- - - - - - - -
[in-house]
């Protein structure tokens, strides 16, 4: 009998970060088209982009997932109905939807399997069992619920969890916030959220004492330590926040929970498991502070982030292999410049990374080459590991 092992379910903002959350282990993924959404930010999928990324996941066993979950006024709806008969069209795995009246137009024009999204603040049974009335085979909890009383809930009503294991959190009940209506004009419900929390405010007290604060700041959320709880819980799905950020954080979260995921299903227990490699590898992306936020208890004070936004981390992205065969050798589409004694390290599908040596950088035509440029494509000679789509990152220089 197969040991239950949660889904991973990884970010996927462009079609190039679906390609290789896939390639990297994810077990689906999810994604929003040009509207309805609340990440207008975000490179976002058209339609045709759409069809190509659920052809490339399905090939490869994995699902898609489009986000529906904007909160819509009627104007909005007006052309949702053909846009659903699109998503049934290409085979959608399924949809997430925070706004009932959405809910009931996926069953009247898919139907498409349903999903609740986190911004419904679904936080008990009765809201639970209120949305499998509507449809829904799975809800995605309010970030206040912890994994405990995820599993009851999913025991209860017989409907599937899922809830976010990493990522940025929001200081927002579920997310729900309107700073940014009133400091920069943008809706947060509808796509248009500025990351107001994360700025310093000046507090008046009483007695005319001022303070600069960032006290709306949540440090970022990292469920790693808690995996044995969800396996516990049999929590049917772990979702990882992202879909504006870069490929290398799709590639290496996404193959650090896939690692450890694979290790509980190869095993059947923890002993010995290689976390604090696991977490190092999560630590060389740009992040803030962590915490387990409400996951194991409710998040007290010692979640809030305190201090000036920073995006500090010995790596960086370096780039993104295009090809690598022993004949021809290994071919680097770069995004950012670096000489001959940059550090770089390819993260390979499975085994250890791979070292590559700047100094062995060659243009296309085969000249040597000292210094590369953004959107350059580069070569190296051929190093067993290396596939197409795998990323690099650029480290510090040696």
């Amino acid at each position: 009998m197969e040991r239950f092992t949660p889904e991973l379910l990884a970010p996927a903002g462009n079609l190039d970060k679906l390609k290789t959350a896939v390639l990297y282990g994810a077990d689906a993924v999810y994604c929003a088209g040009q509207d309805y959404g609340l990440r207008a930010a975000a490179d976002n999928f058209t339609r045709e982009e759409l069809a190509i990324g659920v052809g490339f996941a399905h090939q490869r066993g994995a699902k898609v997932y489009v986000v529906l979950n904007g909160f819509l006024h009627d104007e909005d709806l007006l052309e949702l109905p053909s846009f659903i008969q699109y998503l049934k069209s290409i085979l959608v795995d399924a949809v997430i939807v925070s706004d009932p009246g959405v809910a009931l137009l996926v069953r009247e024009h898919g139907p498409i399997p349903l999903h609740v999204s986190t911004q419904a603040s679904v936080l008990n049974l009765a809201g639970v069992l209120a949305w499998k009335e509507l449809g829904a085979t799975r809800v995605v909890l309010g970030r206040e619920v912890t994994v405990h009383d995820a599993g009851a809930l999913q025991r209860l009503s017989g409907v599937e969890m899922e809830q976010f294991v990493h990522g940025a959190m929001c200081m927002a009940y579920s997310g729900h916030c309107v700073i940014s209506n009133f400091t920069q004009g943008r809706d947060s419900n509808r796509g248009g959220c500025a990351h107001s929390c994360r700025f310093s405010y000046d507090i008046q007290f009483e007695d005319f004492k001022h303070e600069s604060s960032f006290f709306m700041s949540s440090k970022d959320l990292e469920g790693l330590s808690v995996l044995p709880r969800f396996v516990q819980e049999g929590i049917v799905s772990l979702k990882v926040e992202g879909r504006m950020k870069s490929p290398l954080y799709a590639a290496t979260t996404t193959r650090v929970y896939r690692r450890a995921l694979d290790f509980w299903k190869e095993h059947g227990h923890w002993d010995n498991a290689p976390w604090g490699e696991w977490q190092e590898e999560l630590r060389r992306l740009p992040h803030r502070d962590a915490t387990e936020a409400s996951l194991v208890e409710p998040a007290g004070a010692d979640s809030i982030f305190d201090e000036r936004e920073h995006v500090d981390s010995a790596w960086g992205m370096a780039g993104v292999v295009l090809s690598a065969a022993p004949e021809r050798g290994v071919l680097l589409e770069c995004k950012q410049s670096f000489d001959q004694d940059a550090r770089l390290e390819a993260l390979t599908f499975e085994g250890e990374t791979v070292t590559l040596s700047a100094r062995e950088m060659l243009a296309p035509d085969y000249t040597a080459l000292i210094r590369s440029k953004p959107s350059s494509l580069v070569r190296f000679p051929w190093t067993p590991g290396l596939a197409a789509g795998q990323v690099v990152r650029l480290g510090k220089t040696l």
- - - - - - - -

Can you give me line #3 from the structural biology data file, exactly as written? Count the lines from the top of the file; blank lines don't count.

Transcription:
């Amino acid at each position: 009998m197969e040991r239950f092992t949660p889904e991973l379910l990884a970010p996927a903002g462009n079609l190039d970060k679906l390609k290789t959350a896939v390639l990297y282990g994810a077990d689906a993924v999810y994604c929003a088209g040009q509207d309805y959404g609340l990440r207008a930010a975000a490179d976002n999928f058209t339609r045709e982009e759409l069809a190509i990324g659920v052809g490339f996941a399905h090939q490869r066993g994995a699902k898609v997932y489009v986000v529906l979950n904007g909160f819509l006024h009627d104007e909005d709806l007006l052309e949702l109905p053909s846009f659903i008969q699109y998503l049934k069209s290409i085979l959608v795995d399924a949809v997430i939807v925070s706004d009932p009246g959405v809910a009931l137009l996926v069953r009247e024009h898919g139907p498409i399997p349903l999903h609740v999204s986190t911004q419904a603040s679904v936080l008990n049974l009765a809201g639970v069992l209120a949305w499998k009335e509507l449809g829904a085979t799975r809800v995605v909890l309010g970030r206040e619920v912890t994994v405990h009383d995820a599993g009851a809930l999913q025991r209860l009503s017989g409907v599937e969890m899922e809830q976010f294991v990493h990522g940025a959190m929001c200081m927002a009940y579920s997310g729900h916030c309107v700073i940014s209506n009133f400091t920069q004009g943008r809706d947060s419900n509808r796509g248009g959220c500025a990351h107001s929390c994360r700025f310093s405010y000046d507090i008046q007290f009483e007695d005319f004492k001022h303070e600069s604060s960032f006290f709306m700041s949540s440090k970022d959320l990292e469920g790693l330590s808690v995996l044995p709880r969800f396996v516990q819980e049999g929590i049917v799905s772990l979702k990882v926040e992202g879909r504006m950020k870069s490929p290398l954080y799709a590639a290496t979260t996404t193959r650090v929970y896939r690692r450890a995921l694979d290790f509980w299903k190869e095993h059947g227990h923890w002993d010995n498991a290689p976390w604090g490699e696991w977490q190092e590898e999560l630590r060389r992306l740009p992040h803030r502070d962590a915490t387990e936020a409400s996951l194991v208890e409710p998040a007290g004070a010692d979640s809030i982030f305190d201090e000036r936004e920073h995006v500090d981390s010995a790596w960086g992205m370096a780039g993104v292999v295009l090809s690598a065969a022993p004949e021809r050798g290994v071919l680097l589409e770069c995004k950012q410049s670096f000489d001959q004694d940059a550090r770089l390290e390819a993260l390979t599908f499975e085994g250890e990374t791979v070292t590559l040596s700047a100094r062995e950088m060659l243009a296309p035509d085969y000249t040597a080459l000292i210094r590369s440029k953004p959107s350059s494509l580069v070569r190296f000679p051929w190093t067993p590991g290396l596939a197409a789509g795998q990323v690099v990152r650029l480290g510090k220089t040696l």